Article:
A Windrow in the Road
On this date 20 years ago, the management of the Falkirk coal mine decided they needed better roads. Unfortunately, the road improvement project led to the death of an employee.
Things began smoothly enough. The mine hired a contractor to haul in sand and gravel. They instructed the contractor to dump the 27 tons of material in a windrow along the middle of the road, planning to smooth it out later. This seemingly harmless choice proved fatal.
As the day went on, six heavy equipment operators were sent to the Riverdale reclamation center, about four miles south of the mining office. They arrived at the site around 4:00 pm and worked for six hours until they took a break to eat at 10pm. At this point, two of the miners stayed to eat at the site while four returned to the office, as was normal practice. Dean Diehl drove, with Ronald Sigurdson, Nancy Rippley, and Harlan McKelvey as passengers. They had driven the route successfully in daylight, but it was now dark and the windrow was not properly marked. At 10:05 pm, Sigurdson saw the windrow and tried to warn Diehl, but Diehl was driving at 45 miles per hour and didn’t have time to react. The left front wheel hit the windrow and set the van rolling before coming to a stop on its side.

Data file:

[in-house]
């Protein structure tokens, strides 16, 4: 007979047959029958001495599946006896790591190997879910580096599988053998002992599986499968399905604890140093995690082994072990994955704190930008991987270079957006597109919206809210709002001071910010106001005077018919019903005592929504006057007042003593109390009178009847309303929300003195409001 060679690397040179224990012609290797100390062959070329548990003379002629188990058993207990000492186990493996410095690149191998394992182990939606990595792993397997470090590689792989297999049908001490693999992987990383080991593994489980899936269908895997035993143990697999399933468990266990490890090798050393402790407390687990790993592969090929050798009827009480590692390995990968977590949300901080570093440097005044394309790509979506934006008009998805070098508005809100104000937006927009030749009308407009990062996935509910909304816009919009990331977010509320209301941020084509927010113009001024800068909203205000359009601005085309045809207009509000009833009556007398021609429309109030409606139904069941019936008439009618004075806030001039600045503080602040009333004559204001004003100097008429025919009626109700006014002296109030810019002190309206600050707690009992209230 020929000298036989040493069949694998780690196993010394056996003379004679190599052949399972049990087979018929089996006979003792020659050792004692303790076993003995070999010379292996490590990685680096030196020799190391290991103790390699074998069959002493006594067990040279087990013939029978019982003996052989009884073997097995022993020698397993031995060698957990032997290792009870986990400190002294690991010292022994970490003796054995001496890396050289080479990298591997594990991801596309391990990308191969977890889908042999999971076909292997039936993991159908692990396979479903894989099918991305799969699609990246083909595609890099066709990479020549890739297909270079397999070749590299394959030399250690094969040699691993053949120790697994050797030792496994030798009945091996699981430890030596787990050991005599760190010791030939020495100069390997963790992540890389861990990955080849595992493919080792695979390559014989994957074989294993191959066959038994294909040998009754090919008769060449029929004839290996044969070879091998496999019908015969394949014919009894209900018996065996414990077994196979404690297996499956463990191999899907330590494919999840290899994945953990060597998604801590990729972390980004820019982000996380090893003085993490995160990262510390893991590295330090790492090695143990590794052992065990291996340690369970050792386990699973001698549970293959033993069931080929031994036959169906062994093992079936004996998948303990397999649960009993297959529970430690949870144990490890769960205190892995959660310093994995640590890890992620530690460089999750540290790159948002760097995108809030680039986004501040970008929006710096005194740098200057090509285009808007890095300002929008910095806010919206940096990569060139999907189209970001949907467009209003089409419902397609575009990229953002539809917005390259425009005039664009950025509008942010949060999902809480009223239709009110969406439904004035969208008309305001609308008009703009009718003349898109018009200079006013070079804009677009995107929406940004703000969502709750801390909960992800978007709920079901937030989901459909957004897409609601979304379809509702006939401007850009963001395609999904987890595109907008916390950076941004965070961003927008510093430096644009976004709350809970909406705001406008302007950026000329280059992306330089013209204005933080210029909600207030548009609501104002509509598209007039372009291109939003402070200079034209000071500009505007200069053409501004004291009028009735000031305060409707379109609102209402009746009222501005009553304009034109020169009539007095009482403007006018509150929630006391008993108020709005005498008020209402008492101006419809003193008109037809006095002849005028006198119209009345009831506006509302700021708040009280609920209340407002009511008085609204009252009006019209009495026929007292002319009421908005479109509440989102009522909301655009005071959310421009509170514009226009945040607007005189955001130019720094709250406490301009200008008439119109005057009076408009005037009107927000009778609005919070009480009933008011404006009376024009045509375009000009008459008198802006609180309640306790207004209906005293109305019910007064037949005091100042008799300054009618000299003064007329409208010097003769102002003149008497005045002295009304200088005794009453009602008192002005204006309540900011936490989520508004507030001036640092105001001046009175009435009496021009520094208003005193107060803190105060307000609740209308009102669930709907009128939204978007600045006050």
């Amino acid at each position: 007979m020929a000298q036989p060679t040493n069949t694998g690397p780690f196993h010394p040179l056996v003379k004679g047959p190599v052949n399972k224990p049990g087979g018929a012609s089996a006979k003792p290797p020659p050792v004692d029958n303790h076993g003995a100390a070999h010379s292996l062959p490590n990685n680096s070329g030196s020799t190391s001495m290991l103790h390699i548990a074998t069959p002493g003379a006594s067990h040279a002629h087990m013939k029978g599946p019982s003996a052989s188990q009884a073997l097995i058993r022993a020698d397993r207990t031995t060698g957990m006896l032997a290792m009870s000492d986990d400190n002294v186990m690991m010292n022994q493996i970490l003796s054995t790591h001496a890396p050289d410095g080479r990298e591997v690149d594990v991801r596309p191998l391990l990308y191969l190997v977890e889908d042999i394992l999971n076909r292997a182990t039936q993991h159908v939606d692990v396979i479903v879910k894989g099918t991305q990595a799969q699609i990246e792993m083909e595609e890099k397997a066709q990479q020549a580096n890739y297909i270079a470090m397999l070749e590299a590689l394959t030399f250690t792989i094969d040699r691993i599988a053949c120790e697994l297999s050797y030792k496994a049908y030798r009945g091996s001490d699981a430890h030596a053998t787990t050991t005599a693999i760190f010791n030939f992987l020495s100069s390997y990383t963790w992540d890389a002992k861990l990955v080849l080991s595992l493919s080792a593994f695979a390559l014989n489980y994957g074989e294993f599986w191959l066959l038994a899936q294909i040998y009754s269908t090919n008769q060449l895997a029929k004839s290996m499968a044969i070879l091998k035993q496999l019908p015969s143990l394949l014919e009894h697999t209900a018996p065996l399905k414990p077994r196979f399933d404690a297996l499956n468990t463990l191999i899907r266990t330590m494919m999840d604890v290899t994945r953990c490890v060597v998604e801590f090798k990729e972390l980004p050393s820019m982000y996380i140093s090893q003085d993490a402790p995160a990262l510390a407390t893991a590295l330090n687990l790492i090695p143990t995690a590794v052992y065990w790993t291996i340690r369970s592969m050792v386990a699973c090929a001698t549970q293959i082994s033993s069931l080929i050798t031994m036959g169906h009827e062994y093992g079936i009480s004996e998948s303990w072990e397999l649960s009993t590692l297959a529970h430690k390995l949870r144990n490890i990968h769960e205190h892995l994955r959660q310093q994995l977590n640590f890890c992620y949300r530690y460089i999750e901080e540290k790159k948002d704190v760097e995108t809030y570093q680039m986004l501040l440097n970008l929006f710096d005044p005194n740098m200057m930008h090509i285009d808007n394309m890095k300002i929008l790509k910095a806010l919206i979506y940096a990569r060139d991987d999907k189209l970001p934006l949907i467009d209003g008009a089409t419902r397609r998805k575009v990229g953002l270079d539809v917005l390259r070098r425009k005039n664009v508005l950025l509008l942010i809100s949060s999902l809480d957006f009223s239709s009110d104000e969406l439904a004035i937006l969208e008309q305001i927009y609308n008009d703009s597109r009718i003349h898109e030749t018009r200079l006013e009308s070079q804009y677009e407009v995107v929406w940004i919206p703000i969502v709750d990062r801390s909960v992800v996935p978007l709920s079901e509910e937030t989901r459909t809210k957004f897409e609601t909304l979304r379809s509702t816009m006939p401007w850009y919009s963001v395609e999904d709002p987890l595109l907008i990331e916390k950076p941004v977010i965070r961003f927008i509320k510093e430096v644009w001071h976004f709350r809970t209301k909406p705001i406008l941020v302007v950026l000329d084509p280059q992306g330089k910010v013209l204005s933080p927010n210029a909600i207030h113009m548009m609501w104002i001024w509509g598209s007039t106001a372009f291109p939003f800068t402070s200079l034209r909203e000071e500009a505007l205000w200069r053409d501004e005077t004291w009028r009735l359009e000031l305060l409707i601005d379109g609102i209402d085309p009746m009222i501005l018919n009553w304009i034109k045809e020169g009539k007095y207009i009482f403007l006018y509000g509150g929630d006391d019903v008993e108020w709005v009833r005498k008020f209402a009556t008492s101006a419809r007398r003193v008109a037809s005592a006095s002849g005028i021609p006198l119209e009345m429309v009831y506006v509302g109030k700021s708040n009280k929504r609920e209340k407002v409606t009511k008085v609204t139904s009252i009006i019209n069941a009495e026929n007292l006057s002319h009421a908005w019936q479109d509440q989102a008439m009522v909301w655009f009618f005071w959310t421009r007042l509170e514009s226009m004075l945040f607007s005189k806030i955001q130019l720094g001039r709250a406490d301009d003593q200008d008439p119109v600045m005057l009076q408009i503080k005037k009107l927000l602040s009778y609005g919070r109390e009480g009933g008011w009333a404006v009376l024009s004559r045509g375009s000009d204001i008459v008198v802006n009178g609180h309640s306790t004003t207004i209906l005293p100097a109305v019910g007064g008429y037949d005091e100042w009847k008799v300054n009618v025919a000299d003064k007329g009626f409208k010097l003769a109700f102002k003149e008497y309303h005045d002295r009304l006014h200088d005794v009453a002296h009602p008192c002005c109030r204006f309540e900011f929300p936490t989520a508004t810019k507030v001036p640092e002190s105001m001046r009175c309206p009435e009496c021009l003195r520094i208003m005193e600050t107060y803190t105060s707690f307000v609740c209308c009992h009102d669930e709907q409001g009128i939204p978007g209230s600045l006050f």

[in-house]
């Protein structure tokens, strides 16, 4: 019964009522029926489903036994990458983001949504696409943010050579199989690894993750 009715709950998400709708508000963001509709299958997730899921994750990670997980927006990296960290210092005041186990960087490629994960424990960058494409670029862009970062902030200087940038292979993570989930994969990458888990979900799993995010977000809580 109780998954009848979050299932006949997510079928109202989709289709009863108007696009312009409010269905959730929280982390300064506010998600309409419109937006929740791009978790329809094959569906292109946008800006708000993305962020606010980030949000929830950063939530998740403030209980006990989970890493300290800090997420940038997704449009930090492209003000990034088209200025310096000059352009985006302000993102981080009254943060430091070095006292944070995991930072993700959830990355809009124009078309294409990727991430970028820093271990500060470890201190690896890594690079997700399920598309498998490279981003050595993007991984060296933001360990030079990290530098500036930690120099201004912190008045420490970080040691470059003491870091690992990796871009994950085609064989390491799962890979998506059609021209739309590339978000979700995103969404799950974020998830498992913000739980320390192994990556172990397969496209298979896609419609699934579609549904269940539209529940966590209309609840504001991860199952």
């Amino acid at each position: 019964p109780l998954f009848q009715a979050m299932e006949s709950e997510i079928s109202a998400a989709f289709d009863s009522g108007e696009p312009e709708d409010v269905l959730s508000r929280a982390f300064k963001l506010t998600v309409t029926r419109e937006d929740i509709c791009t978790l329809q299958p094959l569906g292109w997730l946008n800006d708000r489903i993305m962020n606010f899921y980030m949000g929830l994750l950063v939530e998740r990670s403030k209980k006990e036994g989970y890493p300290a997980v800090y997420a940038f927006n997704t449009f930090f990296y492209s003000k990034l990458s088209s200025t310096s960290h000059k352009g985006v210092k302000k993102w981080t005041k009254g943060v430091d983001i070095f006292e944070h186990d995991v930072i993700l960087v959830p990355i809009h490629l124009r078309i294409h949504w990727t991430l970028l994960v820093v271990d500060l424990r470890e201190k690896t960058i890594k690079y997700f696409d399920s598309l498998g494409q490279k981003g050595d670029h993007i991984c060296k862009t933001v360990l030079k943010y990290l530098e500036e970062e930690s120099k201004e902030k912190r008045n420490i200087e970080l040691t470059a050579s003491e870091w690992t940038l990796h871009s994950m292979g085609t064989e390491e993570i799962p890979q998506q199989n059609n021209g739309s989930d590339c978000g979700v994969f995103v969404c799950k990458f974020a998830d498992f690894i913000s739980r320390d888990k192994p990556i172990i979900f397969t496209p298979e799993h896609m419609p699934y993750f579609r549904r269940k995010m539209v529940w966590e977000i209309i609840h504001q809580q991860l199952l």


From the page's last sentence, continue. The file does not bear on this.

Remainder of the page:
Sigurdson, Diehl, and Rippley crawled out of the open windshield, only to realize that McKelvey was not with them. After searching, they found him near the roof of the van with no pulse. Four minutes later, a water truck driver named Rick Cowan drove by and they flagged him down. Cowan radioed in for assistance and within minutes the mine’s Emergency Medical Technicians arrived and began CPR. McKelvey was brought to Turtle Lake Community Hospital and was pronounced dead upon arrival. Examiners determined that McKelvey had been ejected through the window and crushed by the van. The Department of Labor issued a warning in an effort to prevent future accidents.
A report this year from the AFL-CIO showed North Dakota has the highest per-capita rate of workplace deaths.
Dakota Datebook written by Lucid Thomas